TEMPE – Todd Graham was tasked with a difficult challenge when Arizona State hired him to coach football in 2012: Ignite a dormant donor base.
When he walked into the ASU football facility on his first day on the job, he found 14-year-old carpet and horse troughs for ice baths in a badly outdated building.
“I went, like, ‘Wow!’ I was shocked at how poor of a teaching facility we had,” Graham said. “We were behind just in video, just in teaching. Nutritionally, we were probably dead last (in the Pac-12). Budget-wise, dead last.
“People wondered why (the Sun Devils) weren’t winning. There was just no investment.”
He set out to engage boosters and spearhead an effort to upgrade the facilities, but even Graham, who was fired last December, couldn’t have imagined where it would lead. With input from new boosters and greater commitment from previous donors, ASU is turning Sun Devil Stadium into more than a renovation project.
ASU 365 Community Union, the brainchild of private-equity investor Jack Furst, who graduated from ASU in 1981, is designed to transform the stadium into a place that students, faculty and staff members and the community can utilize year around with a wide range of options, from movies to farmer’s markets to cardio classes.
“I said, ‘Look, this is crazy.’ There’s no sense to refurbish a stadium when we ought to reinvent it,” Furst said. “It ought to be a place where we get together 365 days a year instead of eight football games.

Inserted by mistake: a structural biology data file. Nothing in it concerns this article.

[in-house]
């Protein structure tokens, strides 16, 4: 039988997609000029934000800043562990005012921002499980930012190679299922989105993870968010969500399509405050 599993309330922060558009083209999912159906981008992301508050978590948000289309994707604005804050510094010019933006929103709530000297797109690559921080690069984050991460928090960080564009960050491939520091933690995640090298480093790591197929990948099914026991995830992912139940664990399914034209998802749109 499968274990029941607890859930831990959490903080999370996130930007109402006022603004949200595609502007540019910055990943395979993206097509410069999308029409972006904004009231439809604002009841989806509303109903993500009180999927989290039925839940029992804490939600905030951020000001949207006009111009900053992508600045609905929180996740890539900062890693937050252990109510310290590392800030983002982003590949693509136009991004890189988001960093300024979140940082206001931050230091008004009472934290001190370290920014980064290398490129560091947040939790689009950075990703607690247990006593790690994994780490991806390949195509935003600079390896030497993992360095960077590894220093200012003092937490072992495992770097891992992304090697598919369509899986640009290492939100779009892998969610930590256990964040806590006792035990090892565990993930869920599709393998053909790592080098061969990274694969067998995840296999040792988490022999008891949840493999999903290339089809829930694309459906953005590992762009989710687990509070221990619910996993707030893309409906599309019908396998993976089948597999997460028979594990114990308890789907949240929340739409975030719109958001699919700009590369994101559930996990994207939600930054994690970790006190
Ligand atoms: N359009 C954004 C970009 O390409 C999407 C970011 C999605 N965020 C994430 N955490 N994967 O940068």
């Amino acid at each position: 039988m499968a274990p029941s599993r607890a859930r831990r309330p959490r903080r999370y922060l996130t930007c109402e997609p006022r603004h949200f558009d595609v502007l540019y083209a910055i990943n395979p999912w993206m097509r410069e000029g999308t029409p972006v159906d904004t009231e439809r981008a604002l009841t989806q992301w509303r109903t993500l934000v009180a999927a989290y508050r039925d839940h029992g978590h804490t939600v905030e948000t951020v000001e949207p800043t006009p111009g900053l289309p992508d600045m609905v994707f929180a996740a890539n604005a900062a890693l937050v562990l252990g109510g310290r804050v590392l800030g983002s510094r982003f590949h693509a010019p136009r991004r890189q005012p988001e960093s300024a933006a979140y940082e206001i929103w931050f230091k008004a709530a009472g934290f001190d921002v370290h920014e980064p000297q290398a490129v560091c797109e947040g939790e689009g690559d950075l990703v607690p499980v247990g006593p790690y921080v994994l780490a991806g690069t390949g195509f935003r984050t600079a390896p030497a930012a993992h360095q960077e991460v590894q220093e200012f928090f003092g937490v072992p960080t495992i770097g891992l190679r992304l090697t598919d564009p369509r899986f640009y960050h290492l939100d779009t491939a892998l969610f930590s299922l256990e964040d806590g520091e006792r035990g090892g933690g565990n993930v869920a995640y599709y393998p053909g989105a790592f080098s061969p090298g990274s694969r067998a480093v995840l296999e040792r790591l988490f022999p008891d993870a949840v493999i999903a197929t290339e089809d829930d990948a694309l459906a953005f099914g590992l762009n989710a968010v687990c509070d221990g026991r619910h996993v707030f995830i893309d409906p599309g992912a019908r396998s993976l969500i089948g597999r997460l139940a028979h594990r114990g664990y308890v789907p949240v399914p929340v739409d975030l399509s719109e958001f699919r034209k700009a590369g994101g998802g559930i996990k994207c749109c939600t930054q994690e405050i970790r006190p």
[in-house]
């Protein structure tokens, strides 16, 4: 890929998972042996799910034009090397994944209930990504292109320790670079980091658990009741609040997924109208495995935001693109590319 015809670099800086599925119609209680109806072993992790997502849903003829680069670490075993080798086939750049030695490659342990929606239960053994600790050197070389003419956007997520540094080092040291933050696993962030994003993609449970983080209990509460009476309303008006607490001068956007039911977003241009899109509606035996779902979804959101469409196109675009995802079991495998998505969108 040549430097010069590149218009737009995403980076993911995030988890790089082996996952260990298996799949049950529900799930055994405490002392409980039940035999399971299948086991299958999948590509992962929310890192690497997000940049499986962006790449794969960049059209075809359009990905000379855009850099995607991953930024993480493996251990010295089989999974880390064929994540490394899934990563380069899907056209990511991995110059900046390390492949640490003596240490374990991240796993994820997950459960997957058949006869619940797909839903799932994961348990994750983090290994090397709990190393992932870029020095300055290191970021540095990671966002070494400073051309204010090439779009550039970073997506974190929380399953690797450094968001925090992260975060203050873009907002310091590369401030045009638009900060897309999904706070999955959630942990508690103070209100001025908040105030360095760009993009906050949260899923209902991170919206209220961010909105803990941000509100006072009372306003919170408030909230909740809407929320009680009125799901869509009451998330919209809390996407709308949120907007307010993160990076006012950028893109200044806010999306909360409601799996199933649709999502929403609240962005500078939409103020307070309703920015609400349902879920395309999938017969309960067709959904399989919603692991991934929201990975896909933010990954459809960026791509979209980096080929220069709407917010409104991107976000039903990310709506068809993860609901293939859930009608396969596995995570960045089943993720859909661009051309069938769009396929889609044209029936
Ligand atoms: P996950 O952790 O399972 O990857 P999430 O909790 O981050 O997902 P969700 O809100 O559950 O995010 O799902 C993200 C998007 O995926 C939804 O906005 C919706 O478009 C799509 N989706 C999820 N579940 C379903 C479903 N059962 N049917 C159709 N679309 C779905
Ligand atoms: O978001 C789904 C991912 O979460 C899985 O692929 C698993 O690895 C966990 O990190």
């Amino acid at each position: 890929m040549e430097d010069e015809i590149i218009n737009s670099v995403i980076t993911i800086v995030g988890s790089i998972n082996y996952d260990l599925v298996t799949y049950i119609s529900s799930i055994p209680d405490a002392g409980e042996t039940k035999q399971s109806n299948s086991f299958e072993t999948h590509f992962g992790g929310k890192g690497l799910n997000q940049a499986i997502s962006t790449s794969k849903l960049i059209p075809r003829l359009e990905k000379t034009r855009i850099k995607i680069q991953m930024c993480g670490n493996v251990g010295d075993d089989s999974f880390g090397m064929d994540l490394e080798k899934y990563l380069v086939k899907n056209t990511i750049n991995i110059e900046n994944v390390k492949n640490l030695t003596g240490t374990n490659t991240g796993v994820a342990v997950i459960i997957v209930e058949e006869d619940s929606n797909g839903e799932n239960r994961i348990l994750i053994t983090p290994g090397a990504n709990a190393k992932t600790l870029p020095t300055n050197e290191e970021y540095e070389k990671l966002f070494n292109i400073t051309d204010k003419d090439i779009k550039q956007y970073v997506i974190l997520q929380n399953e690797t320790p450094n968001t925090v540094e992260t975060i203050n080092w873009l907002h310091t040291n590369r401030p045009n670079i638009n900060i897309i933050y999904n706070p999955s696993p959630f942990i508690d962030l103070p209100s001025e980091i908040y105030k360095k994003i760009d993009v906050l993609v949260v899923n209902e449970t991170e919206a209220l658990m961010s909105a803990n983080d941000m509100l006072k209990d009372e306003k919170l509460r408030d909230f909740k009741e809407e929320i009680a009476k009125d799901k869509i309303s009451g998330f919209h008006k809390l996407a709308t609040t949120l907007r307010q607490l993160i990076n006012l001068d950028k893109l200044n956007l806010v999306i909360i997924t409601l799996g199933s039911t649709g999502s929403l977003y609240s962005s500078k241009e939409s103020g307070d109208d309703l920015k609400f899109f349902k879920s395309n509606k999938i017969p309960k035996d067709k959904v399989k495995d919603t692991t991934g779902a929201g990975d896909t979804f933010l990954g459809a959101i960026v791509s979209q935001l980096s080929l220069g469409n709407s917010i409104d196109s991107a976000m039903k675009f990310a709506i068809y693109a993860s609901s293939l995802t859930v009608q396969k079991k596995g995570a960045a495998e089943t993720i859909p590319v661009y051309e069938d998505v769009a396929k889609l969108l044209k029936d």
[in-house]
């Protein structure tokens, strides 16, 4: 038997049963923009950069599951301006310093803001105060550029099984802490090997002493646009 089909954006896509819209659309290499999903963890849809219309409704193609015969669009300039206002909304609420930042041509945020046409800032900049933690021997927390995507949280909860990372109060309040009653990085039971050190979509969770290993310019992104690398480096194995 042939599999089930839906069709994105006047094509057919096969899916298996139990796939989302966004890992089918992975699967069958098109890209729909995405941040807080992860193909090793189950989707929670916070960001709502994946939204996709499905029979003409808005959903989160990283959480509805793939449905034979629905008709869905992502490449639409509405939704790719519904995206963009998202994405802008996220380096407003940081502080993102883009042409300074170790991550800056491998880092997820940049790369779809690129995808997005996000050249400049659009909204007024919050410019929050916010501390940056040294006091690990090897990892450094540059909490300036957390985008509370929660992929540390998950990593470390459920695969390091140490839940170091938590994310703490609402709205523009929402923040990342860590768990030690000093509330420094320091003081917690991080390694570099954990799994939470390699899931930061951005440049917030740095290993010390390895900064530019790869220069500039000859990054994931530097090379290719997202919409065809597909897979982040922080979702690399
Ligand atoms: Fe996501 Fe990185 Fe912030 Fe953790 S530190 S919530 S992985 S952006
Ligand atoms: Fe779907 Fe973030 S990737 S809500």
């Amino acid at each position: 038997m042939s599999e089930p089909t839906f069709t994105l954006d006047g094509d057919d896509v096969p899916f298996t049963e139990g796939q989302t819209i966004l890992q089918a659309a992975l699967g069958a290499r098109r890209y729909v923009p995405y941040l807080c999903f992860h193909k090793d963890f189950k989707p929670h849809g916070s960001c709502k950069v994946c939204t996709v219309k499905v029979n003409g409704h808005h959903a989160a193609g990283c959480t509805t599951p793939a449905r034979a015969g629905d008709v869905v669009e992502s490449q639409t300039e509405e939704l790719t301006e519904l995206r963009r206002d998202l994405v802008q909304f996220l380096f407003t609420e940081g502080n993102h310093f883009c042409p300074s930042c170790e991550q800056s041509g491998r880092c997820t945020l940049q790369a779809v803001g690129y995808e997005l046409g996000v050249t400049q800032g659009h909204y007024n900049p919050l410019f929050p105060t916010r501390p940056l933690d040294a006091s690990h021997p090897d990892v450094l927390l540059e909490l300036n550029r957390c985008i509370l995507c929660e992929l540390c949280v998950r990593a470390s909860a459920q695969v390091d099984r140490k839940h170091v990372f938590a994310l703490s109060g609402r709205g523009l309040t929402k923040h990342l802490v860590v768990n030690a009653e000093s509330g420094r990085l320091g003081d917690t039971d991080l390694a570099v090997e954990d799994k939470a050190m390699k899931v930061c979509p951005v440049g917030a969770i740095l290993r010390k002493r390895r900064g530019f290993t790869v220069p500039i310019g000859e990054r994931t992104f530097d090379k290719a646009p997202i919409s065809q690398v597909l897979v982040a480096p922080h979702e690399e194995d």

“If we’re going to spend $300 million, wouldn’t you rather spend $300 million and utilize it every day of the year rather than eight evenings a year?”
Furst foresees digital-expression walls that show what goes on at ASU “all the time,” bands in every corner of the building, a giant Starbucks with Wi-Fi, films at the “best outdoor movie theater in the world,” concerts, runners jogging around the main concourse and a “Freshman 101” class outside that uses the stadium’s giant video board to introduce students “to all things ASU.”
Pilot events will include small concerts on the field, business and corporate events – such as cocktail mixers and receptions – on the stadium’s upper concourse and yoga events on a sun deck, said Victor Hamburger, general manager of the 365 Community Union.
A series of concerts in October already has been booked.
When Graham came aboard, a disconnect existed between many boosters and the football program, in part because of off-field issues and a poor academic record for players.
In 2011, the year before Graham took over, the ASU football team had a team grade-point average of 2.2 and was creeping close to losing scholarships because of it’s poor Academic Progress Rate, according to Sun Devil Source’s Chris Karpman. Many boosters were reluctant to give money to the program.
Graham was determined to instill a new culture in Tempe and sell supporters on it, too. He believed activating donors would begin with building relationships.